Wonder what NYC real estate will be like in 12-18mos... I've been wanting to get the hell out of Boston for awhile now.
 

Norval Elliot

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^ Things sure have changed since this scene from Dreams Don't Die (1982), filmed just a few blocks from the park in your first image.
 

kz1000ps

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^ Jeez Louise. Every time I see some structure that's clearly of the 1980s-90s postmodern variety, I can only think of the decimation that was there beforehand. And there's a LOT of construction from that era in my nabe.
 

DZH22

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The only way this is 6 foot spacing is if all these people are 15 feet tall. This is why I'll be avoiding stores for the rest of the month.

Six foot spacing to get into Trader Joe's

 

kz1000ps

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^ It's a telephoto shot... it really compresses down the distance. Trust me, I waited in that line and in person it FELT like waayyyy more than 6 feet.

EDIT: just found a cellphone shot

IMG_9394.jpg
 

Norval Elliot

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^ Jeez Louise. Every time I see some structure that's clearly of the 1980s-90s postmodern variety, I can only think of the decimation that was there beforehand. And there's a LOT of construction from that era in my nabe.
In the '70s and '80s, Bushwick was Brooklyn's version of Morrisania and Longwood in the Bronx.
 

kz1000ps

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^ I'm aware. My immediate area is close to Ridgewood (near the Myrtle-Wyckoff station) and seems to have been spared most destruction, as the blocks around me are all intact with their original 1910s two- or three-story apartment buildings... it's rather charming. But walk even a couple blocks south or east and the post-1980s construction is all over the place.
 

Czervik.Construction

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Meh, that 1982 Brooklyn footage is amateur hour compared to the South Bronx. Look up "Fort Apache South Bronx". :)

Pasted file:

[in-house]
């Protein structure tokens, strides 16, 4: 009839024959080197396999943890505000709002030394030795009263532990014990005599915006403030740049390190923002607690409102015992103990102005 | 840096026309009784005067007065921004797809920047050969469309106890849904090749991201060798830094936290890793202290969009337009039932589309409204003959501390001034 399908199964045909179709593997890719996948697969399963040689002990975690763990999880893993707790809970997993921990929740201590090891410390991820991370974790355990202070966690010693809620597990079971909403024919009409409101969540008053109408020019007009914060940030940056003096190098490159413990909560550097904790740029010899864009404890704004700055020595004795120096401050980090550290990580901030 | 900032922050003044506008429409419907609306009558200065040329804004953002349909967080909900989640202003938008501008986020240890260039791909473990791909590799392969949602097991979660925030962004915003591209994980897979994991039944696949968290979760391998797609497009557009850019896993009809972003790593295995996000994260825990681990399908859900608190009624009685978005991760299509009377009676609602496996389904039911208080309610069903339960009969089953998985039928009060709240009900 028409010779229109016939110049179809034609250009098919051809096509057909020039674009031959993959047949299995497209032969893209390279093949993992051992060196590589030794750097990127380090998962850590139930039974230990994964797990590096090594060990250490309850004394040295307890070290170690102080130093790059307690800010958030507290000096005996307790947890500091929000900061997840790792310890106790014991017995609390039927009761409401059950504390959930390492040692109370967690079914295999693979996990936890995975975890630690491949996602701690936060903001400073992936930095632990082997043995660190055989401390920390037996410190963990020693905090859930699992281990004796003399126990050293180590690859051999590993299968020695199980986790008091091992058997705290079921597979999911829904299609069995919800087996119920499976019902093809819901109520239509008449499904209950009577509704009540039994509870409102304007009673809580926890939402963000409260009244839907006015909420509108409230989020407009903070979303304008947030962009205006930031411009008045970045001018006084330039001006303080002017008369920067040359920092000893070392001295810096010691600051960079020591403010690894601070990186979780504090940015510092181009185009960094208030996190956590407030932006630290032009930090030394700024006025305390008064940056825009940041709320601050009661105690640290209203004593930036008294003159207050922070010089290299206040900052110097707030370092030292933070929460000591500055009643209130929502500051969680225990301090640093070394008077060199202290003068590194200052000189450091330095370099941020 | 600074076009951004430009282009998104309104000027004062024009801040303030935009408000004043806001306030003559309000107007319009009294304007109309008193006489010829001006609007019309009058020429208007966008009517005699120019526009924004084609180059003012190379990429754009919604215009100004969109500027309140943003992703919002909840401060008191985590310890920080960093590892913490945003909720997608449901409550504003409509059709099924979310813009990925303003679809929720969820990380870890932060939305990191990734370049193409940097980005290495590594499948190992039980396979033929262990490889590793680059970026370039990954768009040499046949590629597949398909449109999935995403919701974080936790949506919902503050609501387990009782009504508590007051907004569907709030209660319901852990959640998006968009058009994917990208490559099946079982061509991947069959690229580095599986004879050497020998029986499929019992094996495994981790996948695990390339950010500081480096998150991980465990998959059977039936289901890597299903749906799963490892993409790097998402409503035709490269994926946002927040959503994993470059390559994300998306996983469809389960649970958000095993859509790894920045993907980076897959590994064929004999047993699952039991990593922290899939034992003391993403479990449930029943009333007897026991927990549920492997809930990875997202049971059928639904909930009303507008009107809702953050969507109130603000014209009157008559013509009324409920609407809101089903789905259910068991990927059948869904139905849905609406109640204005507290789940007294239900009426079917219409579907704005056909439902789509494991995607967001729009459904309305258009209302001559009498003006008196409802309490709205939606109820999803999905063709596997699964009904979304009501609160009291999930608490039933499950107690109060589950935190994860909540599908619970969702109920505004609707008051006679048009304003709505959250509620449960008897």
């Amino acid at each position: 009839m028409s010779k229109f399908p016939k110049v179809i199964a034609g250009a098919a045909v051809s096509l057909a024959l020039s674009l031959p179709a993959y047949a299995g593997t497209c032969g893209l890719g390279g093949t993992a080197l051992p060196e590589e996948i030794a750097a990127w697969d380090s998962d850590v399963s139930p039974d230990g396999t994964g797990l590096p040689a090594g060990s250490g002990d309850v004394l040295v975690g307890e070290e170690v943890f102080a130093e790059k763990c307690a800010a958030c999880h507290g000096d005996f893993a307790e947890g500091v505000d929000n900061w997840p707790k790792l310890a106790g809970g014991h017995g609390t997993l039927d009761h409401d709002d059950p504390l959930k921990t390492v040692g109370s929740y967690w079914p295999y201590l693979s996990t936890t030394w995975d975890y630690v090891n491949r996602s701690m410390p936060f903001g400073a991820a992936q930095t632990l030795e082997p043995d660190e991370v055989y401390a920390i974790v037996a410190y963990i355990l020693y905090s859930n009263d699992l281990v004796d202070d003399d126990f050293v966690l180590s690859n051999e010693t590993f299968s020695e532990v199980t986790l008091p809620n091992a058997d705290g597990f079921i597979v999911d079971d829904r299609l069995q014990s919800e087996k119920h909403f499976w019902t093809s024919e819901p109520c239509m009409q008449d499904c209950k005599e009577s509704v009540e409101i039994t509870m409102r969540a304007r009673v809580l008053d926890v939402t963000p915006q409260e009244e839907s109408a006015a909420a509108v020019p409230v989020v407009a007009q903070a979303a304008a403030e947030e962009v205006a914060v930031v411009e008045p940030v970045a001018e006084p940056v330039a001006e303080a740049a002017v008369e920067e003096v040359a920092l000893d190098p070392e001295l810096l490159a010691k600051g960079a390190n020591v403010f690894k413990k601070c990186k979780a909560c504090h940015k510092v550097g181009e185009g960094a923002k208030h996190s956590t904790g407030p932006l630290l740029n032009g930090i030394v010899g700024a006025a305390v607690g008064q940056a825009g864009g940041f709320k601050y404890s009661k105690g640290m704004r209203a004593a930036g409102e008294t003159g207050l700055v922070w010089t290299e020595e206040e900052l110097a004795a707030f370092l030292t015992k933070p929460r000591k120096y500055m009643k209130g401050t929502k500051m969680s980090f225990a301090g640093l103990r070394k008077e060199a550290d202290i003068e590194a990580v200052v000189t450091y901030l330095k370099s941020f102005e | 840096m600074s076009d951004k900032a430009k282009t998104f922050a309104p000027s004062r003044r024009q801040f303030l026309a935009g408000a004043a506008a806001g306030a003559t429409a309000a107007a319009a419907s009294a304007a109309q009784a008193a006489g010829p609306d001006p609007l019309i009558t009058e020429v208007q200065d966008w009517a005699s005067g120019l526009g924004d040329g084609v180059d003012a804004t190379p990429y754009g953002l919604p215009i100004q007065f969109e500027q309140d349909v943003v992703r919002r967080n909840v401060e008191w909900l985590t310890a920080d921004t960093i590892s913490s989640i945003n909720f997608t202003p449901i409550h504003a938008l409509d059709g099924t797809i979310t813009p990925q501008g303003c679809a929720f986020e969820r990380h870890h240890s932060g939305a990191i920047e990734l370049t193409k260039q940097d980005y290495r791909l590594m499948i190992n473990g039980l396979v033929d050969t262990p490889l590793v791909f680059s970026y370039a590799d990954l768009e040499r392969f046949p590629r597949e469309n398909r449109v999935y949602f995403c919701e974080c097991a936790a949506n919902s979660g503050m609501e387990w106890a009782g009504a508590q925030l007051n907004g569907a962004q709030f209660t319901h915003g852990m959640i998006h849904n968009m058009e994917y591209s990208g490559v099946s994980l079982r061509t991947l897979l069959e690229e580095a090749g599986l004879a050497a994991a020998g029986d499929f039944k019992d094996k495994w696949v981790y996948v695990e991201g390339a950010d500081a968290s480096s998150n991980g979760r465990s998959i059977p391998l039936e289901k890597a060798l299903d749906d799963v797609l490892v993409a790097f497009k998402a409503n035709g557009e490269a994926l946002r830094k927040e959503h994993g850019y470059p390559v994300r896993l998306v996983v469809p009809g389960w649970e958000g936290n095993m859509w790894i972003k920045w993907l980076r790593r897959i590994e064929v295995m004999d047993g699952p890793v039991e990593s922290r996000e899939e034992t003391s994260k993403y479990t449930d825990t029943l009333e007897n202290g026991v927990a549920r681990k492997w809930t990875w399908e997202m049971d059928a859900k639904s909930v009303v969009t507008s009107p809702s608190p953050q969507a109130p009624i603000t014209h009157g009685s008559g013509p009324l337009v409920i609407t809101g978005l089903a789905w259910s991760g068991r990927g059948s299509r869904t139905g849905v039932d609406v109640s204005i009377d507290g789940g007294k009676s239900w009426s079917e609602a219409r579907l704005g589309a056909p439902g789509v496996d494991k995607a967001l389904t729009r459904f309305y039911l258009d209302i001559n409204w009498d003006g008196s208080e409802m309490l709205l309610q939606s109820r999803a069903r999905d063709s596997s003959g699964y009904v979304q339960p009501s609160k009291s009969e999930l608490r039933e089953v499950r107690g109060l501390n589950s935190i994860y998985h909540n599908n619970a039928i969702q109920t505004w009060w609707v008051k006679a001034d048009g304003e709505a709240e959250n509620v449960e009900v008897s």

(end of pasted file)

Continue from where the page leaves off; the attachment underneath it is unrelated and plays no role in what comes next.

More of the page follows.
My family lived for almost a century in a "nice" part of the Bronx and even that was graffiti up to the eyeballs, trash in the streets, burned-out cars, and my favorite, the "squeegee men" who would run-up to our car at the stop sign off of the Major Deegan and start washing our windows for money.
 

Czervik.Construction

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Getting back to architecture....

Next time any of you are in NYC, I recommend checking out the burgeoning NoMad skyline. Once part of the low lying landscape between midtown and downtown, now it is reaching upward.

It started about 15 years ago with Sky House (the reddish tower in the background), and then the Eventi Hotel and more recently Portzamparc's Prizm Tower (to the left of the crane on the right).
Just completed is Rafa Vinoly's tower on 5th Ave (the glass and terra cotta striped tower in the middle).
Almost done on the left is Madison House, 850 feet tall and only has 199 units, so only a couple of units per floor. I like how I can see through the building in the morning.
Also going up is the Virgin Hotel (center, shiny and silvery with the crane poking out the top) as well as several somewhat "smaller" buildings. It is like a mini Hudson Yards it is so busy.

 

stick n move

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In a move that surprises no one, NYC is yet again turning to its classical roots and turning out yet another gem on the upper east side, yet again proving that as far as quality architecture in the states and even more so masonry... Nyc is in a league of its own.

Other cities are just finally starting to get glass towers now while Nyc already has been chock full of them and moved on to the next era of greatness and iconic structures and materials 5 years ago.